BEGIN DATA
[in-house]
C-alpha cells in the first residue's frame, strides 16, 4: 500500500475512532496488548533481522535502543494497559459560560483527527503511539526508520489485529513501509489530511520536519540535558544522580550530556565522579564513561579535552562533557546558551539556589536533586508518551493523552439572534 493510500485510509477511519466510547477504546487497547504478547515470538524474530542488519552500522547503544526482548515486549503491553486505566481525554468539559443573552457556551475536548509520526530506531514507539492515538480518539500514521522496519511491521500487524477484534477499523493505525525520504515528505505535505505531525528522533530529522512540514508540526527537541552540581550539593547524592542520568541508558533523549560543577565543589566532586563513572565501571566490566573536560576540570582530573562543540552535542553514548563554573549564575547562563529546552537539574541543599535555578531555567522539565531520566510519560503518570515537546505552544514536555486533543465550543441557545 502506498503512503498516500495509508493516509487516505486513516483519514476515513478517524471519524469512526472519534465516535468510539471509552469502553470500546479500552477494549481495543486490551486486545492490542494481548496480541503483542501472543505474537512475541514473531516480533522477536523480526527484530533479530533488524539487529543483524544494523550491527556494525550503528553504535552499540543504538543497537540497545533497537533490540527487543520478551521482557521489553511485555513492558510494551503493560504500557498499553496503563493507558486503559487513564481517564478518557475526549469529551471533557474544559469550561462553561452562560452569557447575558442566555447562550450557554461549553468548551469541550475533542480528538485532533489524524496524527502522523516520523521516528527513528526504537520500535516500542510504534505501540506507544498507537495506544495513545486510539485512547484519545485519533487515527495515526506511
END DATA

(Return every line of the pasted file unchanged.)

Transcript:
[in-house]
C-alpha cells in the first residue's frame, strides 16, 4: 500500500475512532496488548533481522535502543494497559459560560483527527503511539526508520489485529513501509489530511520536519540535558544522580550530556565522579564513561579535552562533557546558551539556589536533586508518551493523552439572534 493510500485510509477511519466510547477504546487497547504478547515470538524474530542488519552500522547503544526482548515486549503491553486505566481525554468539559443573552457556551475536548509520526530506531514507539492515538480518539500514521522496519511491521500487524477484534477499523493505525525520504515528505505535505505531525528522533530529522512540514508540526527537541552540581550539593547524592542520568541508558533523549560543577565543589566532586563513572565501571566490566573536560576540570582530573562543540552535542553514548563554573549564575547562563529546552537539574541543599535555578531555567522539565531520566510519560503518570515537546505552544514536555486533543465550543441557545 502506498503512503498516500495509508493516509487516505486513516483519514476515513478517524471519524469512526472519534465516535468510539471509552469502553470500546479500552477494549481495543486490551486486545492490542494481548496480541503483542501472543505474537512475541514473531516480533522477536523480526527484530533479530533488524539487529543483524544494523550491527556494525550503528553504535552499540543504538543497537540497545533497537533490540527487543520478551521482557521489553511485555513492558510494551503493560504500557498499553496503563493507558486503559487513564481517564478518557475526549469529551471533557474544559469550561462553561452562560452569557447575558442566555447562550450557554461549553468548551469541550475533542480528538485532533489524524496524527502522523516520523521516528527513528526504537520500535516500542510504534505501540506507544498507537495506544495513545486510539485512547484519545485519533487515527495515526506511